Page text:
No mafias. Remembering the magistrate Giovanni Falcone and all the victims of mafias

On the occasion of the Capaci massacre in which Giovanni Falcone, his wife Francesca Morvillo and the 3 security agents  lost their lives, several initiatives throughout Italy turned the spotlight on the mafia massacres and on what there is still to do for justice

23 maggio 2019. Operatori e ospiti della Casa dei mirti, una delle strutture del Centro diaconale La Noce, ricordano la strage di Capaci. Immagine d'archivio

Rome (NEV), May 29, 2020 – 23 May 1992 – 23 May 2020.  Capaci massacre. The magistrate Giovanni Falcone and his wife Francesca Morvillo, together with the security agents Rocco Di Cillo, Vito Schifani and Antonio Montinaro, are killed by the mafia. In 1992, to be precise on  July 19, the Mafia also killed the magistrate Paolo Borsellino and the five escort agents Agostino Catalano, Emanuela Loi, Vincenzo Li Muli, Walter Eddie Cosina and Claudio Traina in Via Mariano D’Amelio in Palermo.
For several years, the day of May 23 has been considered the “day of legality” and the day in which Falcone and Borsellino are remembered. In parallel with March 21, the National  Day of Memory and Commitment to remember all the mafia victims  (officially established on the date in which the “Libera” Association  celebrates  the memory of Mafia victims), this anniversary wants to be one of the shared moments of reflection and attention on the mafias.
Also this year there were many commemorative initiatives in Italy, on television, on the web, through events dedicated to the deepening and to the remembrance of those who lost their lives because of their service for justice and against all the mafias.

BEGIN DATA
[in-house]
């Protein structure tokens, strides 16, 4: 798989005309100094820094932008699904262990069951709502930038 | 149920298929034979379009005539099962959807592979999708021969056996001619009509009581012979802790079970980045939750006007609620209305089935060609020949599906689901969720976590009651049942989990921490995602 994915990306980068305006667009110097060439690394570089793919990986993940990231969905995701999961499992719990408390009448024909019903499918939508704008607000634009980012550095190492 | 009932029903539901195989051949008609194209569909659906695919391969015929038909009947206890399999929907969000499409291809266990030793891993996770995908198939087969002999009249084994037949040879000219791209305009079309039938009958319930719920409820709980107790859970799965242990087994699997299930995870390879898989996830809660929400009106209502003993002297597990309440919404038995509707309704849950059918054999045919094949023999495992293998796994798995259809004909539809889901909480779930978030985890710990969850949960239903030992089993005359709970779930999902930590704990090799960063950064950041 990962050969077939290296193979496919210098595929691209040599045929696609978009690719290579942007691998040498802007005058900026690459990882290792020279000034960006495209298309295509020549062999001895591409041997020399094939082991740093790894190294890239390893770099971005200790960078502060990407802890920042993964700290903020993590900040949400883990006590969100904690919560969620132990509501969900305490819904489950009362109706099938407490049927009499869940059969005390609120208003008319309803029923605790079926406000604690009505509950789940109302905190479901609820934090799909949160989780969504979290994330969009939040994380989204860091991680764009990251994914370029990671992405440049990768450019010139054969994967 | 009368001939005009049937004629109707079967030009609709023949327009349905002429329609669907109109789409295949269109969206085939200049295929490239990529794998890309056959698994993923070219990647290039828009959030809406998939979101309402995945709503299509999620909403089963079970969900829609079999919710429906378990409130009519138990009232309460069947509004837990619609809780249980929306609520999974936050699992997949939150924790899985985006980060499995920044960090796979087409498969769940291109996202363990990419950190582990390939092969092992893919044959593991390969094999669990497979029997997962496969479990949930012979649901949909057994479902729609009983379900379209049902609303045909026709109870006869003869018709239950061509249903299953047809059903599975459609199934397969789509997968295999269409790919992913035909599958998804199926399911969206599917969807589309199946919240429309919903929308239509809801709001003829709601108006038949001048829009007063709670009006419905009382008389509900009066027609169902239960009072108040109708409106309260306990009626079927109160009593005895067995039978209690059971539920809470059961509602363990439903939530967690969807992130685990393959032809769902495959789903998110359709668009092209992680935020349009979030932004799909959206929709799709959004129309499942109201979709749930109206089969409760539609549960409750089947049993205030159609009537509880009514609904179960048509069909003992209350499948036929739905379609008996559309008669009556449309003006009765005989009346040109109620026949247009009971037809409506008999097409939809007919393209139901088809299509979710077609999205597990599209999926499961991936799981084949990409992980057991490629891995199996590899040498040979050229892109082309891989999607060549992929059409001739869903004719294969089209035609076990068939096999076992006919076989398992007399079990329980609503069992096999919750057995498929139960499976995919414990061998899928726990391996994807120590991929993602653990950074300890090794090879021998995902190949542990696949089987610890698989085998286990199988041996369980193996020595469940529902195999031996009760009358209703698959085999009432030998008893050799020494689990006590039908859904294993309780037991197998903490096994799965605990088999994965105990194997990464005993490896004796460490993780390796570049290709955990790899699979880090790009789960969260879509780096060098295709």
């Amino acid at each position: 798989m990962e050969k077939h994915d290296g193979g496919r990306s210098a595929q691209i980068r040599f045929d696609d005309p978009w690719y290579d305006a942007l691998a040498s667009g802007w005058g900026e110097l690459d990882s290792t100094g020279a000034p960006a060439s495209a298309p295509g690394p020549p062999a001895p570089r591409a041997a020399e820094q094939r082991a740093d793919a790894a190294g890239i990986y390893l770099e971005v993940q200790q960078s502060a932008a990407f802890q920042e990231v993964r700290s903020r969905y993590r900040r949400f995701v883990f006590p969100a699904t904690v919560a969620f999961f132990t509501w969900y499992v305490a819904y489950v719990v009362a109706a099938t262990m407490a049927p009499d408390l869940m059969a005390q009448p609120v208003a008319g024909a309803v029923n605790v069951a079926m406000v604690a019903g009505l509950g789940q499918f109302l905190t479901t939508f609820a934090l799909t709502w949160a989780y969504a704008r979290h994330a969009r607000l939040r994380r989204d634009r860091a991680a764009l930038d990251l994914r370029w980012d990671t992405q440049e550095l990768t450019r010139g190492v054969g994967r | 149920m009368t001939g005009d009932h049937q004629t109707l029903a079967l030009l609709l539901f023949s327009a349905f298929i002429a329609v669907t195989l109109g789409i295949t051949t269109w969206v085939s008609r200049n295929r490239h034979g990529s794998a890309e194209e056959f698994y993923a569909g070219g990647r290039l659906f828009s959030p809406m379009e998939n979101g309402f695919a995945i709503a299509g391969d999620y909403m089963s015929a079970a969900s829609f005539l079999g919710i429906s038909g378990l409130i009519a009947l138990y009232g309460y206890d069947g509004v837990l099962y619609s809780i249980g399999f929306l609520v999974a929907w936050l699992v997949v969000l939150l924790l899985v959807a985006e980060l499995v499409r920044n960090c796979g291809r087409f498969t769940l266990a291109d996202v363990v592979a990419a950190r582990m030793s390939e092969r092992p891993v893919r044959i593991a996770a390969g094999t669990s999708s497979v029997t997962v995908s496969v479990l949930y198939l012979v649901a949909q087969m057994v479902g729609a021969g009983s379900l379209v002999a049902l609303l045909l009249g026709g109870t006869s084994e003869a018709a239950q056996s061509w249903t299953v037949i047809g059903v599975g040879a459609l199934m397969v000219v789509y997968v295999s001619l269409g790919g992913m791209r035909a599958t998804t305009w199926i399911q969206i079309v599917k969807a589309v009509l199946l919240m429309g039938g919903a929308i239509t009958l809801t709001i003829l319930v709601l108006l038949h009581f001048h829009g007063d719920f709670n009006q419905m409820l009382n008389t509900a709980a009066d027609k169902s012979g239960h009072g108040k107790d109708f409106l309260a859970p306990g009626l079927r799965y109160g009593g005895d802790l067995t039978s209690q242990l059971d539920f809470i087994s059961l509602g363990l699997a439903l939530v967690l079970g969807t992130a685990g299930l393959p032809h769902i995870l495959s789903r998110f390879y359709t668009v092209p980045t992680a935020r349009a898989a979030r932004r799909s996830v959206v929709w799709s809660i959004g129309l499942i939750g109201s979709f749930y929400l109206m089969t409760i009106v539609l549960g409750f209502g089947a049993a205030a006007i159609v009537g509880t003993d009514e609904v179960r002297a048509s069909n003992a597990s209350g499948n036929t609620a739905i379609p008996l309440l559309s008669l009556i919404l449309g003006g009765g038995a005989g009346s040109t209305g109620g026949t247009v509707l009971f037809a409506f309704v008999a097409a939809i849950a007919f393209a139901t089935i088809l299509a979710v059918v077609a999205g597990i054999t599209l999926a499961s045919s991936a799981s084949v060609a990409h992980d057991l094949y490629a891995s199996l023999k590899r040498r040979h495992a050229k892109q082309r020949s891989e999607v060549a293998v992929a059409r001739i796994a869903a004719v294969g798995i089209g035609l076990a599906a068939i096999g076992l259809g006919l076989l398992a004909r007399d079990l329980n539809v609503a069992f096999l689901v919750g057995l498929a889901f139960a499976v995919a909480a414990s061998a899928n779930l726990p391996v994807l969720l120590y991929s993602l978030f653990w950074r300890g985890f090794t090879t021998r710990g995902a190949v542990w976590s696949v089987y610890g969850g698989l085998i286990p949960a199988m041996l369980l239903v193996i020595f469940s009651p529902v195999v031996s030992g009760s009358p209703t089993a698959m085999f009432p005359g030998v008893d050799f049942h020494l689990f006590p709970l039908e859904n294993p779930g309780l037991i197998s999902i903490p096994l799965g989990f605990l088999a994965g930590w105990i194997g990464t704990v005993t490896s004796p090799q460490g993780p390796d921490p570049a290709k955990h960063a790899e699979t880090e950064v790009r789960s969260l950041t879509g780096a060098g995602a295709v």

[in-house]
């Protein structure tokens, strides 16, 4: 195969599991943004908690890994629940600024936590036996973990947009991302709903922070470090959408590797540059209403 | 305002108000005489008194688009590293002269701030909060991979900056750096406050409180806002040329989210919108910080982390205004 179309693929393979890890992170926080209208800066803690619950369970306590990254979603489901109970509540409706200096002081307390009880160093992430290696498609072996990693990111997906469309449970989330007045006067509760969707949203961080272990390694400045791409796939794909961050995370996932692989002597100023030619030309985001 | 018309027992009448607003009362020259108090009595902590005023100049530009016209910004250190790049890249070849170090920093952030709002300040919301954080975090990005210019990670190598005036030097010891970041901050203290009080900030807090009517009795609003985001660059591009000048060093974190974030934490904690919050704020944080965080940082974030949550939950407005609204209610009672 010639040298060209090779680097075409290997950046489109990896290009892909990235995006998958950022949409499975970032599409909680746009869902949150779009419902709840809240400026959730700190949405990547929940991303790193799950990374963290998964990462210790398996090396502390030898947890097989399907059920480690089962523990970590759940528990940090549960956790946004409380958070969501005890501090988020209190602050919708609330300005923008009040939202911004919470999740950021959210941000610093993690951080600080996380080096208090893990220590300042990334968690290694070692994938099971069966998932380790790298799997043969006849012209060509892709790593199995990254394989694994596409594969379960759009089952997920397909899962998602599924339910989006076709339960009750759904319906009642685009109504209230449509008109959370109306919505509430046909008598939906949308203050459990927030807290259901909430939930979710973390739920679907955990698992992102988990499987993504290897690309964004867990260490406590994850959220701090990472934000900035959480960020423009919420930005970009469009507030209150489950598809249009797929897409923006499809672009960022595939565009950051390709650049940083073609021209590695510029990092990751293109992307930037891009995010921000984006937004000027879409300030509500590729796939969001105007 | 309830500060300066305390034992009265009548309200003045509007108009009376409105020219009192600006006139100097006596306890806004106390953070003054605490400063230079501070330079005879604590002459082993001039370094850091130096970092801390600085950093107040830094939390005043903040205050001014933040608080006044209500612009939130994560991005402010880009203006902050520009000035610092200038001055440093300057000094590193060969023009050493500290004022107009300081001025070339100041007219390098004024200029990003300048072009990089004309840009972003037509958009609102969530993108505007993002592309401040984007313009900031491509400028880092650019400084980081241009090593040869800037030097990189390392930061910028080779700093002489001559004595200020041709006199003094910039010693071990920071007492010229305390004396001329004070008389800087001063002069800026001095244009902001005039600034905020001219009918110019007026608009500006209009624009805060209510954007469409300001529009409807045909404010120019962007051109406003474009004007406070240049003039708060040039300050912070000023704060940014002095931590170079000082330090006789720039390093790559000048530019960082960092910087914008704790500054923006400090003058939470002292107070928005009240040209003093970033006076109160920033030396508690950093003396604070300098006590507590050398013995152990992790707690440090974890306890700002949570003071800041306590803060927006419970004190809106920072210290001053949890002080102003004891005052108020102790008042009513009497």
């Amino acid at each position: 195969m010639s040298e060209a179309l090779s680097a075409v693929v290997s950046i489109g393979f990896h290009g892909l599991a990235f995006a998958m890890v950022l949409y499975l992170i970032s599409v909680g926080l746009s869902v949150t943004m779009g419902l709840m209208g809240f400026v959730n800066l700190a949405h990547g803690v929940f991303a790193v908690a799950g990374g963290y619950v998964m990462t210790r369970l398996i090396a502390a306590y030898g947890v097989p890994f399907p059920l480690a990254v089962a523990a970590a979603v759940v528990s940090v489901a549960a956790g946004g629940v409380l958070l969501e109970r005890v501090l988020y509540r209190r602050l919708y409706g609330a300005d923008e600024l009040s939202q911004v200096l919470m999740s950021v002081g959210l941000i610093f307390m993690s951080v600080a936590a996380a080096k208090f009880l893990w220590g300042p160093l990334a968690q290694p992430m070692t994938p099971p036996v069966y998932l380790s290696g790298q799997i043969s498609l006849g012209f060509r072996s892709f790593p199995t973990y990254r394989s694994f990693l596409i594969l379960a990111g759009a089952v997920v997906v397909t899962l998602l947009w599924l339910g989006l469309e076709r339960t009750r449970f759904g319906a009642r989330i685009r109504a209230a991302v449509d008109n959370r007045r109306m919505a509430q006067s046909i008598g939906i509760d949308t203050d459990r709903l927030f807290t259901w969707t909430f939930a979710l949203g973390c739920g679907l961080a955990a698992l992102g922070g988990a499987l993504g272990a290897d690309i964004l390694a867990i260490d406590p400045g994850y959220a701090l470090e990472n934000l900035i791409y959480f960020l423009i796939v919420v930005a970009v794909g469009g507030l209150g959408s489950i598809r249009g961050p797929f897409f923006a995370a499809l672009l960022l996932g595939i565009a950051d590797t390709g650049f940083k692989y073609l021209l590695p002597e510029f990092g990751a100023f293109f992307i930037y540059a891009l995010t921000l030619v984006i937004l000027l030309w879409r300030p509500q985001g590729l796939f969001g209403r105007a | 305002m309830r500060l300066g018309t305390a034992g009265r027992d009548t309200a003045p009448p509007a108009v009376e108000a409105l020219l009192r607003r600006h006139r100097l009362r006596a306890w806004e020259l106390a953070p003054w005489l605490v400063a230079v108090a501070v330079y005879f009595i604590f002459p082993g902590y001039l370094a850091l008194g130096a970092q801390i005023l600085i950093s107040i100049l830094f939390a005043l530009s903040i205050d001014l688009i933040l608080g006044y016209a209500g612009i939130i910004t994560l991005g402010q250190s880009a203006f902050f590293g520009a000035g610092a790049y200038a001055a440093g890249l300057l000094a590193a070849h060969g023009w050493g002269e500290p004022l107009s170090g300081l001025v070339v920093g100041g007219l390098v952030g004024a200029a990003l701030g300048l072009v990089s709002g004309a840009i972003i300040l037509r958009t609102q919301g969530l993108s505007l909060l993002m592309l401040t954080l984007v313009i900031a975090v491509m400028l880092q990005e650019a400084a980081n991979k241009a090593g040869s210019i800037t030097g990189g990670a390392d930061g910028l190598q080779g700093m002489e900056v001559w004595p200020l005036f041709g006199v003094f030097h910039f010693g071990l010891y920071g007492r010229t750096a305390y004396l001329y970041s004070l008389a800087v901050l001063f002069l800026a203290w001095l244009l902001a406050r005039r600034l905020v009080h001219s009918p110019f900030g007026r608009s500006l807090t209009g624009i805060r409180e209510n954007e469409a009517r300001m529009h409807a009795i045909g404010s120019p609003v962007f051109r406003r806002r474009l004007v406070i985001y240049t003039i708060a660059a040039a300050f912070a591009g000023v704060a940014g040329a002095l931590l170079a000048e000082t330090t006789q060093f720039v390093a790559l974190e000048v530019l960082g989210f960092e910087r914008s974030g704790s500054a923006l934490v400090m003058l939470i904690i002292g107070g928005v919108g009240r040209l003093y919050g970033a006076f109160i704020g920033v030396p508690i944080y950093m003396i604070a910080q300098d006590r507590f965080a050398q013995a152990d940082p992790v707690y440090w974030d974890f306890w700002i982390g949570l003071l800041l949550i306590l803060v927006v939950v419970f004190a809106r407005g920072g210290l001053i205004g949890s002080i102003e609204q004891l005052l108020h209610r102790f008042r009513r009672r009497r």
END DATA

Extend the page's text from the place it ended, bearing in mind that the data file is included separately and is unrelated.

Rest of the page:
“Today the commitment of those who oppose the mafias be stronger and more determined, through the strength and  the courage of reason together with the passion for others” – reads the Facebook page of the Christian Service in Riesi. The Christian Service was conceived by the Waldensian pastor Tullio Vinay. Built, starting from 1963, in the Sicilian hinterland, in the province of Caltanissetta, to contrast mafia, poverty and illiteracy through education, services for health and for economic development, it is still a point of reference for the territory with an international aim, thanks to volunteers and supporters from all over the world.
The commitment of Protestant churches against the mafias has been expressed in words and actions since the 1960s. To give another example, we remember the pastor Pietro Valdo Panascia (1927-2007). Courageous witness of faith and social commitment, he founded the diaconal center in the La Noce district of Palermo. Together with the community of the Waldensian church, he affixed the poster that recalled the commandment “do not kill” the day after June 30, 1963, when five carabinieri and two military men were killed in the massacre of Ciaculli, an agricultural suburb of Palermo,  a fact that shook public opinion throughout Italy.  At the time, it was the only Christian response against  mafia. The poster, still preserved in the Waldensian church of Palermo, warns: “It is God who orders not to kill!”.  A clear message addressed to the mafia and all its partners.
Today there is still a lot to do. The protestant  journalist Maria Grazia Mazzola reminds this with the following words: “28 years ago the mafia massacres: honest Italians wants the names of the senders. Who were the presences outside ‘Cosa Nostra’? ”

At 17.58, as every year, but this time without the participation of citizens due to the CORONAVIRUS emergency, there was  the traditional moment of “Silence” under the Falcone Tree played by a trumpeter of the State Police, in front of the Falcone house, where is the evergreen magnolia,  a symbol of redemption.